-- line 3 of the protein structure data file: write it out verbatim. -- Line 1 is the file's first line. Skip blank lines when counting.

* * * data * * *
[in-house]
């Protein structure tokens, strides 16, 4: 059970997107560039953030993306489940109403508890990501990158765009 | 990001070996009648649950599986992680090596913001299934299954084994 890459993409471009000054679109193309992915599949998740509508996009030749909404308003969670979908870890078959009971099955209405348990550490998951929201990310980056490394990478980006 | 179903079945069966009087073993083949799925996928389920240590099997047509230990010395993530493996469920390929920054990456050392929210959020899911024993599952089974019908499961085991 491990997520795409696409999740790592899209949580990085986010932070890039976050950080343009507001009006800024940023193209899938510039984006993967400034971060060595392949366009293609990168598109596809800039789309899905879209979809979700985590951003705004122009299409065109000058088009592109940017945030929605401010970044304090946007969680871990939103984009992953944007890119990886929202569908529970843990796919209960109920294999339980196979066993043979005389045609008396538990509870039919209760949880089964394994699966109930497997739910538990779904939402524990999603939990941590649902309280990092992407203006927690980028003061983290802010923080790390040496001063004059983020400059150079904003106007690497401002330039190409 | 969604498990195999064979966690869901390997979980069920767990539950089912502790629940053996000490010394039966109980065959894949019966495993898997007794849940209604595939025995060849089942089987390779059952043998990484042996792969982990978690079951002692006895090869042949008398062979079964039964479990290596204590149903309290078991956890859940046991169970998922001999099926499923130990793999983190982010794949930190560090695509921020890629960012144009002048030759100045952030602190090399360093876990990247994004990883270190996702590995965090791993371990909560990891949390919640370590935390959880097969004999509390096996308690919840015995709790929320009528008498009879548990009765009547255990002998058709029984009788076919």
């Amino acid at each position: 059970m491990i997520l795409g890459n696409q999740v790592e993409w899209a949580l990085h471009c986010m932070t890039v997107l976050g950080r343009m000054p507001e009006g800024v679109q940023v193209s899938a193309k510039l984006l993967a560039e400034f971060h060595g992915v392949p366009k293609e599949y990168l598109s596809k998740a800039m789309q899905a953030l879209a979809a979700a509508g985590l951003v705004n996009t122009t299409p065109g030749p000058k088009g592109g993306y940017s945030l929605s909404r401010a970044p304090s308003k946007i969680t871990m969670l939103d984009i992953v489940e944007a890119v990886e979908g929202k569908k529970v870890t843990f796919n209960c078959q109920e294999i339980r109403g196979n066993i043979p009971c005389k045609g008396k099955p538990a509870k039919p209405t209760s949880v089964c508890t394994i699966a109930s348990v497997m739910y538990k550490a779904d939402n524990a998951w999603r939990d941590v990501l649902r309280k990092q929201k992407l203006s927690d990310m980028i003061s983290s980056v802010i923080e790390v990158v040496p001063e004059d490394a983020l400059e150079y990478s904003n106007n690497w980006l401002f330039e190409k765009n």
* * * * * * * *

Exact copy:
């Amino acid at each position: 059970m491990i997520l795409g890459n696409q999740v790592e993409w899209a949580l990085h471009c986010m932070t890039v997107l976050g950080r343009m000054p507001e009006g800024v679109q940023v193209s899938a193309k510039l984006l993967a560039e400034f971060h060595g992915v392949p366009k293609e599949y990168l598109s596809k998740a800039m789309q899905a953030l879209a979809a979700a509508g985590l951003v705004n996009t122009t299409p065109g030749p000058k088009g592109g993306y940017s945030l929605s909404r401010a970044p304090s308003k946007i969680t871990m969670l939103d984009i992953v489940e944007a890119v990886e979908g929202k569908k529970v870890t843990f796919n209960c078959q109920e294999i339980r109403g196979n066993i043979p009971c005389k045609g008396k099955p538990a509870k039919p209405t209760s949880v089964c508890t394994i699966a109930s348990v497997m739910y538990k550490a779904d939402n524990a998951w999603r939990d941590v990501l649902r309280k990092q929201k992407l203006s927690d990310m980028i003061s983290s980056v802010i923080e790390v990158v040496p001063e004059d490394a983020l400059e150079y990478s904003n106007n690497w980006l401002f330039e190409k765009n």